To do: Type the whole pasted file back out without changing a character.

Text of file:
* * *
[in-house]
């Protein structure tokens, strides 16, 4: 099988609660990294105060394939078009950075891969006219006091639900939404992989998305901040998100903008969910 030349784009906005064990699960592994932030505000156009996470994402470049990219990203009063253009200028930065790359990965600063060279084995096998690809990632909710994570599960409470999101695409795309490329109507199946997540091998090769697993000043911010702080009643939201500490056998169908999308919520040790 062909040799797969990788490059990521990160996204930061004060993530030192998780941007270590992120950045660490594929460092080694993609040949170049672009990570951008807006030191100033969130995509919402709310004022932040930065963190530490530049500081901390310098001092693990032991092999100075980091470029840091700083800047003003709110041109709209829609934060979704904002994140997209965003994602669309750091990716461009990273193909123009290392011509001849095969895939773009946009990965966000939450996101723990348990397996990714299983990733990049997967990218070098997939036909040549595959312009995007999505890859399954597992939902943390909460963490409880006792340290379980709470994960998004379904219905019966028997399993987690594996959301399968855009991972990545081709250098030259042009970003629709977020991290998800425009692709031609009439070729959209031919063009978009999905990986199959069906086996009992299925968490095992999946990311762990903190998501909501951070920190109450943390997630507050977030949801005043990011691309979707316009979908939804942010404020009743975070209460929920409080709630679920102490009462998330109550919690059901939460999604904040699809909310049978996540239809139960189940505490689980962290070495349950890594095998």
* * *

[in-house]
């Protein structure tokens, strides 16, 4: 099988609660990294105060394939078009950075891969006219006091639900939404992989998305901040998100903008969910 030349784009906005064990699960592994932030505000156009996470994402470049990219990203009063253009200028930065790359990965600063060279084995096998690809990632909710994570599960409470999101695409795309490329109507199946997540091998090769697993000043911010702080009643939201500490056998169908999308919520040790 062909040799797969990788490059990521990160996204930061004060993530030192998780941007270590992120950045660490594929460092080694993609040949170049672009990570951008807006030191100033969130995509919402709310004022932040930065963190530490530049500081901390310098001092693990032991092999100075980091470029840091700083800047003003709110041109709209829609934060979704904002994140997209965003994602669309750091990716461009990273193909123009290392011509001849095969895939773009946009990965966000939450996101723990348990397996990714299983990733990049997967990218070098997939036909040549595959312009995007999505890859399954597992939902943390909460963490409880006792340290379980709470994960998004379904219905019966028997399993987690594996959301399968855009991972990545081709250098030259042009970003629709977020991290998800425009692709031609009439070729959209031919063009978009999905990986199959069906086996009992299925968490095992999946990311762990903190998501909501951070920190109450943390997630507050977030949801005043990011691309979707316009979908939804942010404020009743975070209460929920409080709630679920102490009462998330109550919690059901939460999604904040699809909310049978996540239809139960189940505490689980962290070495349950890594095998």